Driving an average of over 13,000 miles a year, American drivers witness plenty on their commutes. Heading down the road at 40, 50, or even 60-plus miles per hour, it’s also one of the last places you’d want to encounter furry friends. It’s a serious safety concern that claims both human and animal life, but we rarely stop to consider the scale of the issue. In a given year, there are over 260,000 crashes involving animals accounting for 12,000 human injuries, and over 150 human fatalities.
To avoid saddening statistics like the ones above, it’s important we remove wildlife as safely as possible from roadways where they may be injured and put drivers in dangers as well.
How often are we experiencing animals near our roadways, shoulders, and medians? Do we all use the same tactics to avoid these creatures? Are their areas of the United States where accidents involving animals are more likely? Read on to find out the answers to these questions, and learn how over 1,000 fellow Americans feel when they’ve had a run-in with an animal on the road.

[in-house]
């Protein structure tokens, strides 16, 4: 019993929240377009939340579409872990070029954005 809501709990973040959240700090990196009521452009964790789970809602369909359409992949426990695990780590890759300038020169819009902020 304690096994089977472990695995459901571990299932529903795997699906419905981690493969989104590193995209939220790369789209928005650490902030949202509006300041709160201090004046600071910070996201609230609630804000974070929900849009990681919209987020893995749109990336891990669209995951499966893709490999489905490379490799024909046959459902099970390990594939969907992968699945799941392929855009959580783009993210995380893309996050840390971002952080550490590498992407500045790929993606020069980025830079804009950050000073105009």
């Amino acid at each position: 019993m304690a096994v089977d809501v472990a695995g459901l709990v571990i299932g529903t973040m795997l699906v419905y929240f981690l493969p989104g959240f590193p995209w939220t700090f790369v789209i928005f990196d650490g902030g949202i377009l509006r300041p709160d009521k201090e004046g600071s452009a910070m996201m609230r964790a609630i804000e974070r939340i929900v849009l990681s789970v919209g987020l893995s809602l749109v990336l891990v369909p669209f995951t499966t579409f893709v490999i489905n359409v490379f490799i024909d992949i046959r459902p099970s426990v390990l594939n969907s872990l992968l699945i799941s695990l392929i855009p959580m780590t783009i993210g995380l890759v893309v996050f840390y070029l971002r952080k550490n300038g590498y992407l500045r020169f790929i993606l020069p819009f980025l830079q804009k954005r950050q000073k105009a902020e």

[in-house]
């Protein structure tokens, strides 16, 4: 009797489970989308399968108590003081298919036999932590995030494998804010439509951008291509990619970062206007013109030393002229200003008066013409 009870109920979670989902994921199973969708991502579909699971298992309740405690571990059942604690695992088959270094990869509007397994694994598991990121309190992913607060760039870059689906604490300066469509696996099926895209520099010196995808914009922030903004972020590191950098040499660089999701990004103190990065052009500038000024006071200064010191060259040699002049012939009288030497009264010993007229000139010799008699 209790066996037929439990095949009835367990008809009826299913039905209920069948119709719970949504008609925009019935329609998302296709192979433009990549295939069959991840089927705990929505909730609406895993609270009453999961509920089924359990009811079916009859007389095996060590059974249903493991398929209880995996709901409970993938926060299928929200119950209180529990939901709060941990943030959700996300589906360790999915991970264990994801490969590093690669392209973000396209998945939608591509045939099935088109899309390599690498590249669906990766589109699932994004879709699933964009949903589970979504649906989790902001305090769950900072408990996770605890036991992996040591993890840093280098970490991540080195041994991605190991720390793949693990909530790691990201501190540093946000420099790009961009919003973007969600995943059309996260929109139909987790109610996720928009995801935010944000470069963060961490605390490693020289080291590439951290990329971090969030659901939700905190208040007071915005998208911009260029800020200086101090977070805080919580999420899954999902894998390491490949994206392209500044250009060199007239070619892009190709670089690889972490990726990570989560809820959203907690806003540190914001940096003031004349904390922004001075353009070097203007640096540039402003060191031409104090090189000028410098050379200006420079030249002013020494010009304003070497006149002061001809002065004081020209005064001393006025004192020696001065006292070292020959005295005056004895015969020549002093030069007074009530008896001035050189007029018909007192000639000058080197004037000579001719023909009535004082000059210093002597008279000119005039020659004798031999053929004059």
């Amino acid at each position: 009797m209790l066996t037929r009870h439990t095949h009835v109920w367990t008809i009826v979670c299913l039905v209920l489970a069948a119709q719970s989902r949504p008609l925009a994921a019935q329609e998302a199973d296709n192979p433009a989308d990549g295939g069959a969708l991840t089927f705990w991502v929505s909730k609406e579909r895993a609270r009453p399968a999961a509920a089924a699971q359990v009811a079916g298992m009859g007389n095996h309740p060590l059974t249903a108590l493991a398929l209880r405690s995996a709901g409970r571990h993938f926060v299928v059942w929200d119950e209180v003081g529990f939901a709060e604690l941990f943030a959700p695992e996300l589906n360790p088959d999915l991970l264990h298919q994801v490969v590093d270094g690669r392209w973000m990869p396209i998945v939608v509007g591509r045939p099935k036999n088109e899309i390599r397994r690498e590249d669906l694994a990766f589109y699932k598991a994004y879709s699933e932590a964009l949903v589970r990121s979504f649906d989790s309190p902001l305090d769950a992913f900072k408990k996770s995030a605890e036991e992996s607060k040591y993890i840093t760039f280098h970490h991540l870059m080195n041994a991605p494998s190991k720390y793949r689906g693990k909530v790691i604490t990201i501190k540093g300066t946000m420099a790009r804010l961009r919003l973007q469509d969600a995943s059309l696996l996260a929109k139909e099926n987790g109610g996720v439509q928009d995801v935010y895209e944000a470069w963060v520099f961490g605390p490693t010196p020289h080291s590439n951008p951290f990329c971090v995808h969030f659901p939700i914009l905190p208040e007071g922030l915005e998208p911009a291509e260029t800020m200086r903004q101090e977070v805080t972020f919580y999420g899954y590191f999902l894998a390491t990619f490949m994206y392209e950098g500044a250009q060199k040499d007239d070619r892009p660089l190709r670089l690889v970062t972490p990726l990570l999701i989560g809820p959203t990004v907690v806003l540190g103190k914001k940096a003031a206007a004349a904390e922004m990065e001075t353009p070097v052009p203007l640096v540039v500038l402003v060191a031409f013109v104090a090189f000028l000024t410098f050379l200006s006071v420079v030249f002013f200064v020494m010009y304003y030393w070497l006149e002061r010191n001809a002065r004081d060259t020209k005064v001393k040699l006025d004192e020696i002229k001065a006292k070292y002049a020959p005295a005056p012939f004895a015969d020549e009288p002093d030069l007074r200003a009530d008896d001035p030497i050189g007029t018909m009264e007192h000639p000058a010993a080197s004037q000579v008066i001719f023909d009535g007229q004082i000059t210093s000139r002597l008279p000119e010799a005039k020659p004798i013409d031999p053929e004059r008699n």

LIKELY ANIMAL ENCOUNTERS
As there are over 30 million deer in the United States, it may not be a surprise that they were the most commonly spotted animal by respondents. While they may be majestic to look at, accidents with deer are costly. Collisions involving animals account for $4 billion annually.
Some of the other popular animals seen were squirrels, cats, dogs, and birds. Helping ensure these animals stay safe on the road today and tomorrow, especially with the advent of driverless cars, will be a challenge, according to researchers. This is due to the reality drivers face when they spot an animal on or near the road and having to guess what they should do next. Being attentive is the first step to helping keep the roads clear for all the critters we come across.
According to the Wildlife Collision Prevention Program, there are steps you can take to ensure you and the wildlife stay safe:
- Be aware of wildlife warning signs
- Watch your speed
- Drive defensively, not offensively
- Consider whether it is safe to swerve
- Think “what if” an animal ran into the road; what would your tactic be to avoid it?